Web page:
Here is the new novel from Mako Yoshikawa, whose acclaimed debut, One Hundred and One Ways, was heralded as"strikingly assured" and"a pensive, erotic, deeply moving tale." Once Removed is an intimate and wonderfully observed portrait of blended families and the bonds that bring women together. Claudia Klein and Rei Watanabe are estranged stepsisters, soulmates who made a powerful connection as children. After many years of silence between them, Rei once again needs Claudia. This lyrical and beautiful tale reveals how the ties between friends and sisters can overcome anything, even the deeply buried secrets of the past.
Here is the new novel from Yoshikawa, whose acclaimed debut, "One Hundred and One Ways, " was heralded as "a pensive, erotic, deeply moving tale." "Once Removed" is an intimate portrait of blended families and the bonds that bring women together.
About the Author
Mako Yoshikawa has studied at Columbia University and at Oxford. She has been a Vera M. Schuyler Fellow of Creative Writing at the Bunting Institute at Harvard University and is a doctoral candidate in English literature at the University of Michigan. She is also the author of the novel One Hundred and One Ways. Yoshikawa lives in Boston.
Reading Group Guide
A stirring portrait of two stepsisters and the remarkable family histories that brought them together, Once Removed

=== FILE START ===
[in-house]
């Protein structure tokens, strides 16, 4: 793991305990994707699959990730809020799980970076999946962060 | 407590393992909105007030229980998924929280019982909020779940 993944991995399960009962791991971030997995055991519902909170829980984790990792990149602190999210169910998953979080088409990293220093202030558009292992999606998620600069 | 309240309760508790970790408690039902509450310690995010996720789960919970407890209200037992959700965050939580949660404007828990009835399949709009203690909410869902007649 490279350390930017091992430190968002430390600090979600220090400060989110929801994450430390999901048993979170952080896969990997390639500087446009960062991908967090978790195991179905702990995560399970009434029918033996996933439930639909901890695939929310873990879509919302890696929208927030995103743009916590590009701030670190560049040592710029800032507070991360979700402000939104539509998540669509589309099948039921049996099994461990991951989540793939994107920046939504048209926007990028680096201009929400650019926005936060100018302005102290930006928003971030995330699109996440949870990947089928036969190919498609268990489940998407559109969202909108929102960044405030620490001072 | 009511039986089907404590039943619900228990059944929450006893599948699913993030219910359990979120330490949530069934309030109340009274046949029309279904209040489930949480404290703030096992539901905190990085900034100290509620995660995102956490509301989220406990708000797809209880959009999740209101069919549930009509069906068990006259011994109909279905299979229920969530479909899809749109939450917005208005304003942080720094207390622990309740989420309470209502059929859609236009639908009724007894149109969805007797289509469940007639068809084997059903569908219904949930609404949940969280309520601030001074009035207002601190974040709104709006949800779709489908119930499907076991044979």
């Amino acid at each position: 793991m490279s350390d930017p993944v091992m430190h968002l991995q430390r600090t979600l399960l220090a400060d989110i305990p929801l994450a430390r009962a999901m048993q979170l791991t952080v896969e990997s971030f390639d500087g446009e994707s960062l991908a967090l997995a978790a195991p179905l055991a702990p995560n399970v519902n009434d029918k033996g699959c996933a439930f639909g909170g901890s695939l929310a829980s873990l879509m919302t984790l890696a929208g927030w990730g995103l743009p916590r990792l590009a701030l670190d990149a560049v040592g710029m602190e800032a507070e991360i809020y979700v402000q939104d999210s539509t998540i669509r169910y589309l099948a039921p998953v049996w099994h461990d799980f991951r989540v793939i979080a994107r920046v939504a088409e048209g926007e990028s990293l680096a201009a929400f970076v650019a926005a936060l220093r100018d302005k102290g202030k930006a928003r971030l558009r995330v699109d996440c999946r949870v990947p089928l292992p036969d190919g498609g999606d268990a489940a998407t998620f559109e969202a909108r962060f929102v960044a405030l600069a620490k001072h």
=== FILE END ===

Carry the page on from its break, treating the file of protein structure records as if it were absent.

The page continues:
inspires compelling conversations about the nature of soul mates and the ironies of fate. Estranged for more than a decade, Claudia Klein and Rei Watanabe have found their way back to each other in the midst of challenging turning points. Bound by remembrance and childhood, they must now navigate the crossroads of illness, a precarious love affair, and their parents’ secrets. Unfolding in a series of evocative recollections and arresting contemporary scenes, Once Removed
is an exceptional tale of two families, two cultures, and the connection between two women that survives the betrayals of those around them.
The questions, discussion topics, and author biography that follow are intended to enhance your reading of Mako Yoshikawa’s Once Removed. We hope they will enrich your experience of this moving novel.
Also available as a Bantam ebook 0-553-89764-0
1. The novel begins and ends with images of Claudia and Vikrum. In what way does their relationship form an appropriate backdrop for the novel’s other narratives?